In order for us to
perform to our best of our ability when running it is important that we
use good running technique to move efficiently, allowing our bodies to expend as little energy
on each step as possible whilst maintaining the required stride
cadence and length.
Without wishing to sound patronising, the time that it takes a runner to
run a set distance is very simply made up of the number of strides
and the length of each stride. To improve your time you must either
increase your stride length or the rate your legs turn over - this is where
increased strength, fitness and running technique play their part.
Here we'll concentrate on running
technique. No matter which distance you are trying to run,
surprisingly perhaps, the following rules apply. It is just the
effort that is put into each action that will alter
according to the distance that you are running.
Below is Tom. He is shown running with a good running technique for a fast
striding pace running. We have slowed the action down a bit, so that you can clearly
see what he is doing.
See how the movements are performed by his arms and legs - there is minimal wasted energy
in vertical movements of his head and hips. Coaches often aim to achieve this in their runners by telling
them to keep their hips up high. This avoids them dropping significantly, which would leave the athlete having to
use valuable energy to lift their bodies back up again.
There are five basic parts to an athletes running technique,
which need to be considered. Some coaches may simplify this or
break it down further, but here we'll consider the actions listed.
For a fuller description of what to do and why for each
of these actions just click the short description in the box on the left
and you will get more details.
It is extremely difficult to try to
work on each of these at once in the full running action and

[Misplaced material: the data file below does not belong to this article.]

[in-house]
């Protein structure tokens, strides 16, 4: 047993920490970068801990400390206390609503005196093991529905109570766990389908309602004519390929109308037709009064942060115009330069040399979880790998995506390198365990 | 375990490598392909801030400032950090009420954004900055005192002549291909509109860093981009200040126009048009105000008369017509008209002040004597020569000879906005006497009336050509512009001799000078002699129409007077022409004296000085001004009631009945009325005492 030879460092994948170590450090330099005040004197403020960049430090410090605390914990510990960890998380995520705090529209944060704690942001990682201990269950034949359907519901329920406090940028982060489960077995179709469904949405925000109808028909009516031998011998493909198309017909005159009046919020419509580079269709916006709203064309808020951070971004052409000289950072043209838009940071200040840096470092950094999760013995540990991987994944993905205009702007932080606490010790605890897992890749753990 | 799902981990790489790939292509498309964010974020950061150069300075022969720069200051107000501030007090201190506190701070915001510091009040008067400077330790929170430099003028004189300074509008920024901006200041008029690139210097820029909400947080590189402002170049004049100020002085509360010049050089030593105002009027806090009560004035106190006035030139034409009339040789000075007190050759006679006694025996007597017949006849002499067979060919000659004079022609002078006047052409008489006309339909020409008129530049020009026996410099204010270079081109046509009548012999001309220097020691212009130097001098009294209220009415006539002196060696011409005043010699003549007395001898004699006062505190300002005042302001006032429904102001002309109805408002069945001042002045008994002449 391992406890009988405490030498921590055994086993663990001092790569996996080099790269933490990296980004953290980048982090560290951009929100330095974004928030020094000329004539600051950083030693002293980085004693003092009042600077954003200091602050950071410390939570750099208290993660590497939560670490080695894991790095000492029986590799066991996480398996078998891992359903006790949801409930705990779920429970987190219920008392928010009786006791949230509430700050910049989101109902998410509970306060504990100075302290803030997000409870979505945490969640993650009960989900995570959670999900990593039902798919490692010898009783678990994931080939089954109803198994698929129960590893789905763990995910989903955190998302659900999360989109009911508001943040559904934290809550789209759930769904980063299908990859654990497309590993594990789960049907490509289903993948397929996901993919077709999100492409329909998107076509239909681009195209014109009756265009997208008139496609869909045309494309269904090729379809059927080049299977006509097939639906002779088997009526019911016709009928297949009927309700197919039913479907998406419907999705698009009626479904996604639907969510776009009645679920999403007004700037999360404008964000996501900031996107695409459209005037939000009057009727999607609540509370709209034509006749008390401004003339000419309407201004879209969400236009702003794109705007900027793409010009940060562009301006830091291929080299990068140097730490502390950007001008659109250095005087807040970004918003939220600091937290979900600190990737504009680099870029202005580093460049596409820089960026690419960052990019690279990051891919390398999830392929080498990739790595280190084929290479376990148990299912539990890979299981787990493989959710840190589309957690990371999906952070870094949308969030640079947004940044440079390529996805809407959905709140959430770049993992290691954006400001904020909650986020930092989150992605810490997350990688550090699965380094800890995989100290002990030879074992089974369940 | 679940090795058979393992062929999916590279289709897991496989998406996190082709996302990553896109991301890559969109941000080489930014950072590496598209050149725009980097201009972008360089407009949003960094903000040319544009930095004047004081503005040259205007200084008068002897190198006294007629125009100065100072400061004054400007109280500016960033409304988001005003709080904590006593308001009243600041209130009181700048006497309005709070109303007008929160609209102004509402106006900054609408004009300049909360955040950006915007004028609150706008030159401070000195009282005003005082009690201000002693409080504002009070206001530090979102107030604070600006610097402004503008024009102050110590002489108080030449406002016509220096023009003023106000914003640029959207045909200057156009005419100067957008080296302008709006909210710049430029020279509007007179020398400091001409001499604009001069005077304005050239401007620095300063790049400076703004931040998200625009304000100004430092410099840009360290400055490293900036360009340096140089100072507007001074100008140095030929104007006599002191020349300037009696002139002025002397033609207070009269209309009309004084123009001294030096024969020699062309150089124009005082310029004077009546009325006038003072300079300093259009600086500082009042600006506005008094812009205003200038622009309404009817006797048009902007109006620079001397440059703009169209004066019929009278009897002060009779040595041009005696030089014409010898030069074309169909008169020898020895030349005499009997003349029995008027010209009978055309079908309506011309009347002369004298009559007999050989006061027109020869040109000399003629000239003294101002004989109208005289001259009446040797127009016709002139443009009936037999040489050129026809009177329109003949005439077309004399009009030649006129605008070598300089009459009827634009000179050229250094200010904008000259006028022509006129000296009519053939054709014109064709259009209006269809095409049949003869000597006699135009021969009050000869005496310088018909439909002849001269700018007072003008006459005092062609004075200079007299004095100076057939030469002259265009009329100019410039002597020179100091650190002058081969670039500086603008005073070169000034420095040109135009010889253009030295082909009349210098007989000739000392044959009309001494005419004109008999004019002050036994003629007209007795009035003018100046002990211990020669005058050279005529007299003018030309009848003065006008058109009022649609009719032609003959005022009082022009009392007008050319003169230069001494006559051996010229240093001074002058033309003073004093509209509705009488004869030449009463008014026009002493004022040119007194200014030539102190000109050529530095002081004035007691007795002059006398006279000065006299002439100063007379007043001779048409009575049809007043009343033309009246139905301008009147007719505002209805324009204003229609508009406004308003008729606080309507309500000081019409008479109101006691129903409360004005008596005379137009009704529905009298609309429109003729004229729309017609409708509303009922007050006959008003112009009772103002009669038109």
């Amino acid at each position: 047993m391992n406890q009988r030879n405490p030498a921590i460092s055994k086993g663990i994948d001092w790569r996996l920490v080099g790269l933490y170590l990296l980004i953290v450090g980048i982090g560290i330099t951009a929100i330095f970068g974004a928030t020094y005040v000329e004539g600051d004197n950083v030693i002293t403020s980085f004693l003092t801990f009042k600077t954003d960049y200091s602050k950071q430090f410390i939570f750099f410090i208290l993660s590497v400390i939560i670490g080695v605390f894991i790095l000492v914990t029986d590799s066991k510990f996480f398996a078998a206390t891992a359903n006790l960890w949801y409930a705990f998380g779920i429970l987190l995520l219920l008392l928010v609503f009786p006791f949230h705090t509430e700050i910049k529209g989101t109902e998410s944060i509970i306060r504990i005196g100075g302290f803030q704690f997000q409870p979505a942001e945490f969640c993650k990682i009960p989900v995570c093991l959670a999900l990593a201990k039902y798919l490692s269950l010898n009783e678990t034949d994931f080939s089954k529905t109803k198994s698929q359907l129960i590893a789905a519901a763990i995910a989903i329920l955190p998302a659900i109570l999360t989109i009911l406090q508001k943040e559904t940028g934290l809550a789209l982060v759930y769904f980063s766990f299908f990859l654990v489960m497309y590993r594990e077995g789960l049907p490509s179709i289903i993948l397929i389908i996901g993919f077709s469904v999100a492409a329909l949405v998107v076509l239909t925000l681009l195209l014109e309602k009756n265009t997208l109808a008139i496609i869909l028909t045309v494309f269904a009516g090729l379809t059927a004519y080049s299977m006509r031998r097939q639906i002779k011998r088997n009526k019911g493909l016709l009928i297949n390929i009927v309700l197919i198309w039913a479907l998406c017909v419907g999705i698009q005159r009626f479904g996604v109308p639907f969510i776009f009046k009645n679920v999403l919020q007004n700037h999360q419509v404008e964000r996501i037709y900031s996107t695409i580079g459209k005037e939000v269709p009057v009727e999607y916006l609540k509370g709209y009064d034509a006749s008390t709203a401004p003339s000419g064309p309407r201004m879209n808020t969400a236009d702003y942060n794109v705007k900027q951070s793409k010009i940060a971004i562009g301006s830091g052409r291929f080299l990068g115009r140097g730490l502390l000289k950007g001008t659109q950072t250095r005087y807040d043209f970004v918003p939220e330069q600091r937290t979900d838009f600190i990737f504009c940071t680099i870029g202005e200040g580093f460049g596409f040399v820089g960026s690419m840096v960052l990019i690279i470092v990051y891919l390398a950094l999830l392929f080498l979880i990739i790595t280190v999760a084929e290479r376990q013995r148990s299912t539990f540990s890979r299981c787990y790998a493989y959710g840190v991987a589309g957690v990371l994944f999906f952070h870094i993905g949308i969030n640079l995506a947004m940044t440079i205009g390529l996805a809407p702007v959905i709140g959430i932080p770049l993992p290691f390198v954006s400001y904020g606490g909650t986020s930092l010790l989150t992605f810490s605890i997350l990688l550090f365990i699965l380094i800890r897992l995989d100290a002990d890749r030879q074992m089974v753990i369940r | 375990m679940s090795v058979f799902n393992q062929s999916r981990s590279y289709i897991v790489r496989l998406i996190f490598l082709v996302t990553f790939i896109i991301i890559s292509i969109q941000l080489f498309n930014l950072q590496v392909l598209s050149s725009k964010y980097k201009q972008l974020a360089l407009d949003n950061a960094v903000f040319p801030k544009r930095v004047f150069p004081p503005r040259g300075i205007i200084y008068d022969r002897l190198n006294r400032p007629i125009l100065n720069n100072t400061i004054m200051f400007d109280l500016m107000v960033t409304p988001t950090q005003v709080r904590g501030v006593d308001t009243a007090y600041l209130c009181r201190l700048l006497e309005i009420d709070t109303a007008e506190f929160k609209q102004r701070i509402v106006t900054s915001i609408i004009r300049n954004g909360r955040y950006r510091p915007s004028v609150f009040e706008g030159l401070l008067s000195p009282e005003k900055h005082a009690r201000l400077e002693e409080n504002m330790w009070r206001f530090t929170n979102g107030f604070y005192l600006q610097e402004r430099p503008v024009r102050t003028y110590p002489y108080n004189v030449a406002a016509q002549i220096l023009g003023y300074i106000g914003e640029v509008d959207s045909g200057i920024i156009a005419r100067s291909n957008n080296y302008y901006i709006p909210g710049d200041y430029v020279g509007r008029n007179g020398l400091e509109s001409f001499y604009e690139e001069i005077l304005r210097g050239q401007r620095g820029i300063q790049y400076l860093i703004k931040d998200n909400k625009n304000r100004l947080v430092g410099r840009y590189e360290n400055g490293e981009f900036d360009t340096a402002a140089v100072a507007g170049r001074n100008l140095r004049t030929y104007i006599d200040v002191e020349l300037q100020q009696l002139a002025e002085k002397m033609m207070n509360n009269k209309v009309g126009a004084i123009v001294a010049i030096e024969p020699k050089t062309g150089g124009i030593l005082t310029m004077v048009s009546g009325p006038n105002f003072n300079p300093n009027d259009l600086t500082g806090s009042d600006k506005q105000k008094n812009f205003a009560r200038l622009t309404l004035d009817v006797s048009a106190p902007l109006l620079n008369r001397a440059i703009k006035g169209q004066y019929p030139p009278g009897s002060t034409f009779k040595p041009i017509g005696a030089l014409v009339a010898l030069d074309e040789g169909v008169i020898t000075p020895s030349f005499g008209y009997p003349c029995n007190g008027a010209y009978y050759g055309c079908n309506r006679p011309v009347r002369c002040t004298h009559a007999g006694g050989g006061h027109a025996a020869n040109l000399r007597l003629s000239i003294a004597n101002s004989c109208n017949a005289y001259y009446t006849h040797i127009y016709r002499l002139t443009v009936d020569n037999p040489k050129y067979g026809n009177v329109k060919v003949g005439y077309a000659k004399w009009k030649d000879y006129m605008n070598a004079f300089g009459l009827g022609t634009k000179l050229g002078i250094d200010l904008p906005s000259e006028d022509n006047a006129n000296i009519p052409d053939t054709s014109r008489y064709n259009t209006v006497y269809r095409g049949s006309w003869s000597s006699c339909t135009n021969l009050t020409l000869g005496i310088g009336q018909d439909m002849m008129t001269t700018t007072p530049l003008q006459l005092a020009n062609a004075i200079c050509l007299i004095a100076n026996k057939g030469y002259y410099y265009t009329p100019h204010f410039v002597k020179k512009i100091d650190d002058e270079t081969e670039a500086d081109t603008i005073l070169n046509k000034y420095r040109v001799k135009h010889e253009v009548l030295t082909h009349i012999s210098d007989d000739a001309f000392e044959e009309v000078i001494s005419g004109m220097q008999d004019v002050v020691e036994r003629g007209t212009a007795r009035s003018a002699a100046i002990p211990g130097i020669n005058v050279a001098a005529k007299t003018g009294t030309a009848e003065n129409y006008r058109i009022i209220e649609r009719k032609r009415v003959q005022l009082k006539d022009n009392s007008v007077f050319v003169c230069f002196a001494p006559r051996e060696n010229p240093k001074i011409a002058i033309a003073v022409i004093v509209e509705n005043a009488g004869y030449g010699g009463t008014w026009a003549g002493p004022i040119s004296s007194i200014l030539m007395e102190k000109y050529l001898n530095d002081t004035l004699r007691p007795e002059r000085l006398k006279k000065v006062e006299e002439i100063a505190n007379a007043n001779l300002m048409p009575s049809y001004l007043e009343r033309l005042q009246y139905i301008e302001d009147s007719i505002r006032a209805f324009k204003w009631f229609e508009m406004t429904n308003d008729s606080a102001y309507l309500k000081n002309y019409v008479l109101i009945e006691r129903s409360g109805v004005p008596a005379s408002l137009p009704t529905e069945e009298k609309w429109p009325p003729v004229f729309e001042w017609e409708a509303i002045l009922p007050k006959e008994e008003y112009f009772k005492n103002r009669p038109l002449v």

is one of the reasons why Drills
are so important. We can perform drills to isolate parts of
the running action and improve it before putting it all back
together as a complete action.
With respect to running at different speeds to the above
it is relatively simple - if you wish to run faster (ie.
sprint) you should have more knee lift, more extension, more
claw back and more drive with your arms. Equally, for
longer distances (slower running) do less of each of these.
Whilst your legs are clearly of primary importance, your body
position and the use of your arms contribute significantly to the
overall technique. Your should run with your whole body leaning
slightly forwards (not bending at the waist), with your neck and
shoulders relaxed. Your arms should swing through in the direction
you are travelling, not across your body. The height at the front
and back of the arm swing will depend on you speed.
For sprinting, you should bring your arms up to about chin height
at the front and so your upper arm is almost parallel with the
ground at the back. The angle of your lower to upper arm should be
around 90 degrees (just less at the front and just more at the back).
For longer distances the range of movement is simply, again decreased,
with the emphasis being on relaxation and balance, as opposed to drive.